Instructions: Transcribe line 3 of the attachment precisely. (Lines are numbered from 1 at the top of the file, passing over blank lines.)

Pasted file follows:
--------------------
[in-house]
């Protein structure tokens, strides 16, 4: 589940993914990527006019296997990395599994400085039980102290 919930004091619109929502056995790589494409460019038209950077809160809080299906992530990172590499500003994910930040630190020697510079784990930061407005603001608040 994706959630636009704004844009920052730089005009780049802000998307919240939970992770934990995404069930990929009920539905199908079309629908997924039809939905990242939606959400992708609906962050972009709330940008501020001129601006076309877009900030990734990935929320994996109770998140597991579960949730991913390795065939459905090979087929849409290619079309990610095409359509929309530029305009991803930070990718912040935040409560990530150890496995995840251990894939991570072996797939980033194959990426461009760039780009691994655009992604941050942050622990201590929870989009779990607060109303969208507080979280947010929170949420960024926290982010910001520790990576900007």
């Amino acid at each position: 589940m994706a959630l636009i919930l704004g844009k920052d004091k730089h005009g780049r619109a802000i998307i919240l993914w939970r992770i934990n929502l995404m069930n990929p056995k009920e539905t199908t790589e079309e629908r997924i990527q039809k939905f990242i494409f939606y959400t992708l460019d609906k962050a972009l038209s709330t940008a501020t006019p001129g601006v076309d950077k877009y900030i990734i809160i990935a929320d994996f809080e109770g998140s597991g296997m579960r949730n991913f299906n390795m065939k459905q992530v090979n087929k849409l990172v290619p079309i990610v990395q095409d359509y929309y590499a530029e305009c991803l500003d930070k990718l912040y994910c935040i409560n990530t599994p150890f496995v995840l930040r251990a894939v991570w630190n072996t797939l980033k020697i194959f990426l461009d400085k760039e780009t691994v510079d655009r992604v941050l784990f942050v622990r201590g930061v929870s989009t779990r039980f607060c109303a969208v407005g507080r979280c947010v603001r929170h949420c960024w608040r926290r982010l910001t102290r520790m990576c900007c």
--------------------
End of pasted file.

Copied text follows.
């Amino acid at each position: 589940m994706a959630l636009i919930l704004g844009k920052d004091k730089h005009g780049r619109a802000i998307i919240l993914w939970r992770i934990n929502l995404m069930n990929p056995k009920e539905t199908t790589e079309e629908r997924i990527q039809k939905f990242i494409f939606y959400t992708l460019d609906k962050a972009l038209s709330t940008a501020t006019p001129g601006v076309d950077k877009y900030i990734i809160i990935a929320d994996f809080e109770g998140s597991g296997m579960r949730n991913f299906n390795m065939k459905q992530v090979n087929k849409l990172v290619p079309i990610v990395q095409d359509y929309y590499a530029e305009c991803l500003d930070k990718l912040y994910c935040i409560n990530t599994p150890f496995v995840l930040r251990a894939v991570w630190n072996t797939l980033k020697i194959f990426l461009d400085k760039e780009t691994v510079d655009r992604v941050l784990f942050v622990r201590g930061v929870s989009t779990r039980f607060c109303a969208v407005g507080r979280c947010v603001r929170h949420c960024w608040r926290r982010l910001t102290r520790m990576c900007c």